This is the opportunity for the Minister to tell the Committee what form the guidance will take. As he said, the points that I raised on clause 12 were pertinent and could be discussed for some time, but the Committee is tightly timetabled. I did not hear what he said about appeals. Will there be scope for them?
That makes the guidance even more appropriate. I understand that the Environment Act 1995 sets out clearly the appeals procedure against remediation notices, that the right of appeal will exist and that an appeal would be to a magistrates court. Can the Minister confirm whether that legislation still exists, or is he saying that clause 13 will usurp it and there will be no scope for appeals at all?
It has been put to me firmly that landowners and particularly the NFU will want to be consulted before the guidance is drafted and issued. I imagine that a raft of other organisations, such as utility companies—perhaps not the best example—could be affected by the provision on abandoned vehicles. Will the Minister look favourably on the NFU's specific request? Which organisations will be consulted? Presumably, motoring organisations, such as the AA, the RAC and the Society of Motor Manufacturers and Traders Ltd., will want to be consulted and that that will happen.
Such organisations would like the guidance to cover a situation in which an abandoned vehicle, as defined by the guidance notes on clause 13, has a current tax disc and a registration plate and is therefore road legal. Will sufficient time be allocated to tracing the vehicle owner? The Minister alluded to the relevant clause and said that the period was seven days, but will the guidance notes allow for discretion? In relation to other provisions in this part, he confirmed that all the powers and duties are discretionary. Will the guidance say that the powers are discretionary? If so, that raises the question of what purpose the Bill serves.
All local authorities are extremely alarmed—this has been expressed through the Local Government Association in particular—that the costs of removal will be extremely high and possibly disproportionate, and that is on top of the other duties that authorities are being asked to perform. Will the guidance notes make it clear to what extent this provision should be a priority as opposed to other rights and duties and the additional responsibilities that the Government have imposed on authorities over the past seven and a half years?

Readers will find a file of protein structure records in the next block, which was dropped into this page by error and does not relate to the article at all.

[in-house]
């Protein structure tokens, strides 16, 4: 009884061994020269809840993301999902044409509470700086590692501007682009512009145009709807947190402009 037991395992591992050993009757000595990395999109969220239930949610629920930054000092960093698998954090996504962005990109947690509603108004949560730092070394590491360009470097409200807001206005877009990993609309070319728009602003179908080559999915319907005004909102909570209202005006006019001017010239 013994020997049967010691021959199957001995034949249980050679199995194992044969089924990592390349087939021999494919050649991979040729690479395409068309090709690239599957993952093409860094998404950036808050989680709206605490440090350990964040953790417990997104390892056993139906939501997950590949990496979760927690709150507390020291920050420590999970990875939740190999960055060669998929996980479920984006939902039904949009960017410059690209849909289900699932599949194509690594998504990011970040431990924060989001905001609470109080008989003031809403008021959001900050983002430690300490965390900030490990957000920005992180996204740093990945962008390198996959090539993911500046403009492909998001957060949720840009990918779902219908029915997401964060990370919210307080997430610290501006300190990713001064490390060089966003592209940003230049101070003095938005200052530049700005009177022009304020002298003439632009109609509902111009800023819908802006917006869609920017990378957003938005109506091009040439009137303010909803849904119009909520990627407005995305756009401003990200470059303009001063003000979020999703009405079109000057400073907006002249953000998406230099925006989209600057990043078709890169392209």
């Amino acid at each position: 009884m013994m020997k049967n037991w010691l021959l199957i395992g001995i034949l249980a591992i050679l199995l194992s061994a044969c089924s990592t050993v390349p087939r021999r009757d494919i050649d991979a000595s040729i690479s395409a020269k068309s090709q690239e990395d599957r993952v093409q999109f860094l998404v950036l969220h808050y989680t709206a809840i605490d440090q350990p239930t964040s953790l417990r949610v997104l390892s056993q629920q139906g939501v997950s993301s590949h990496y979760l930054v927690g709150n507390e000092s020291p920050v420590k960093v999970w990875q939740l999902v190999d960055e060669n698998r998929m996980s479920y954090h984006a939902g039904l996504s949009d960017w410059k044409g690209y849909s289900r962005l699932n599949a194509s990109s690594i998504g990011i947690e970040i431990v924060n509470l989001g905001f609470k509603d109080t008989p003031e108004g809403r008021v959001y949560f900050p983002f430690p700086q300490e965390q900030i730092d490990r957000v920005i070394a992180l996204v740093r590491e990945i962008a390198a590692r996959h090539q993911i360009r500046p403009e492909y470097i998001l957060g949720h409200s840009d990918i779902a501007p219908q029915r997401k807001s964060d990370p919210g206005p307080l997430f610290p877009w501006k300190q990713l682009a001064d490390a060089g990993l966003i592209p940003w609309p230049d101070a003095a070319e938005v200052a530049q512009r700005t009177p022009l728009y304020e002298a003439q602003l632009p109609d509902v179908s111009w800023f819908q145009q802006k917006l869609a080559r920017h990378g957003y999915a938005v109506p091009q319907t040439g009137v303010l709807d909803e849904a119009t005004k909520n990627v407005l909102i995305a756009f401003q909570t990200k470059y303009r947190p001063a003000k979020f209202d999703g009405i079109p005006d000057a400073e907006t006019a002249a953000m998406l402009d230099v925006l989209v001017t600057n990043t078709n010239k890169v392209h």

Much will depend on the guidance and what precautions the Minister imagines it will provide to ensure that there is uniform application throughout the country. If the provisions of part 2 are dealt with in a widely disparate way, that will negate any beneficial aspects. It would therefore help to have the confirmation that I requested. Who will be consulted? Are the Government minded to consult landowners and, in particular, the NFU?
Let me spell out where we are. Clause 13 obliges local authorities to have regard to guidance given by the appropriate person when exercising their functions in relation to the removal and disposal of vehicles under the 1978 Act. We are dealing here only with the removal and disposal of vehicles. The ''appropriate person'' in this case is the Secretary of State or the National Assembly for Wales.
The type of the regime that the hon. Lady envisages would be extremely bureaucratic, with a massive, detailed guidance on what local authorities should do, almost down to spelling out how they should breathe in and out as they undertake their duties, which would be wholly inappropriate. I remind her that we are dealing with the destruction and disposal of vehicles, which occurs only if no one claims the vehicle within a specific period. That is where the seven days comes in. Who would appeal, therefore?
It is nonsense to create an unnecessary construct. If there are problems, the clause enables us to issue guidance without having to return to primary legislation. I envisage the guidance being simple and straightforward, addressing only those issues that are known to require it. We discussed the matter with local authorities, motoring organisations and others to ensure that we understood the problems that they face.
I repeat my understanding of how serious the problem is, and people want it to be dealt with. The hon. Lady referred to the NFU. I spoke to its president some time ago about the Bill, which deals with the problem of abandoned vehicles and the dangers they pose, and with fly-tipping and other difficulties experienced by the farming community. The clause is simple and straightforward.
I beg to differ. The SMMT stated that if an abandoned vehicle has a current licence and registration plate, there should be a presumption that it is legally on the road, therefore not abandoned. The point of clause 12 is that it removes the need to wait until the expiry of the tax disc. It expedites the disposal process. The local authority may dispose of or destroy a vehicle that has a registered keeper.
I told the hon. Lady that in general when a vehicle is licensed it will have a keeper, who can be traced, so the issues that she is worried about will not arise. However, that is not always the case. The relative cost and value might mean a cultural change over time. There are no new duties in the provisions. They merely simplify existing provisions at the request of the Local Government Association, based on the experience of those who have to deal with the problems.
We do not want delay, but due process and fair justice. It is important that in cases for which there is no appeals process, no one is disadvantaged. As far as possible, where the evidence and the presumption is that the car is legally on the road, it should not be disposed of prematurely.
Question put and agreed to.
Clause 13 ordered to stand part of the Bill.
Clause 14 ordered to stand part of the Bill.